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Iodinated Contrast Agent & Cancer Reoccurence

mweller
Posts: 1
Joined: Aug 2005

Hello, I am the daughter of a cancer survivor doing a little research on thryoid cancer and iodinated contrasting agents.

My father was treated for thyroid cancer in the 1970's and again a couple years ago. He thinks that the second occurence was instigated by use of iodinated contrasting agent for an angiogram. His iodine "allergy" was noted on his charts, but procedure was still performed. Has anyone else had this type of problem with contrasting agents and thryoid cancer reoccurence?

And, does anyone know of an alternative to iodinated contrast agents?

I would love to hear from others in the same situation or anyone who is interested in exploring this issue. I will post again as I find answers myself.

Thank you!

Rustifox's picture
Rustifox
Posts: 131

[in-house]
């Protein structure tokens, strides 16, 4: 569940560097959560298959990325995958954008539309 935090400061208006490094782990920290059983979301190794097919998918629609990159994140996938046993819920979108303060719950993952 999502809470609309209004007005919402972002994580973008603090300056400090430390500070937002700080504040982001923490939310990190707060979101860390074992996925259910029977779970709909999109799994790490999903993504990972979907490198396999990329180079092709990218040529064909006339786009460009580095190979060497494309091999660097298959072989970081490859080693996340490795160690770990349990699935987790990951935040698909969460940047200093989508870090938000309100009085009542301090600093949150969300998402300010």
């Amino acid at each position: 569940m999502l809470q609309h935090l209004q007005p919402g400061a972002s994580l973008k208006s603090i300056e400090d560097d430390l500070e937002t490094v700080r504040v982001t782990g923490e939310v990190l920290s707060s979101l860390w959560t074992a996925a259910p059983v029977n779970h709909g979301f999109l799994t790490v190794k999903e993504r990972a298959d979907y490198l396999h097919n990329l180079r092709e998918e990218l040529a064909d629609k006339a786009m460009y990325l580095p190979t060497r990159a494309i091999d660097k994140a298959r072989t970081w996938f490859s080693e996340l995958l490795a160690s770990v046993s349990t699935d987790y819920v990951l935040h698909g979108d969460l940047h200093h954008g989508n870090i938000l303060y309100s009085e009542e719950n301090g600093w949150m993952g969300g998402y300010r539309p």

Joined: Mar 2005

The iodinated contrast would not have stimulated the recurrence, but it does have a very difficult effect - for 2 to 10 months after, and even longer for some people, it makes the body less likely to uptake radioactive iodine, used for treating our thyroid cancer.

If an RAI (radioactive iodine) treatment dose is planned, there is a 24 hour Urine Iodide test that is done out of the labs at Mayo. Your Dad would need to do a very, very strict low iodine diet for at least 7 days prior to the test. If the results are still high, with the elimination of dietary iodine, then it is unlikely that any RAI treatments would work until the iodinated contrast dye has naturally run its' course... an unfortunate situation, but if an angiogram was required, the concerns for us need to be balanced with the health issues involved.

If you haven't, you (or your Dad) may want to join Thyca:
http://health.groups.yahoo.com/group/Thyca/

If you join, then the information about CT and angiogram/pylogram dyes is here:
http://health.groups.yahoo.com/group/Thyca/message/35442

So, the iodinated contrast wouldn't have stimulated the cancer to regrow, but it certainly can prevent RAI treatments from working properly for us for a period of time. Hope this helps! Where ever humanly/logistically possible, we should refuse CT scans with contrast, Pyelograms, and angiograms unless they are urgent. If they are urgent, we should plan to do them following an RAI treatment - not before one.

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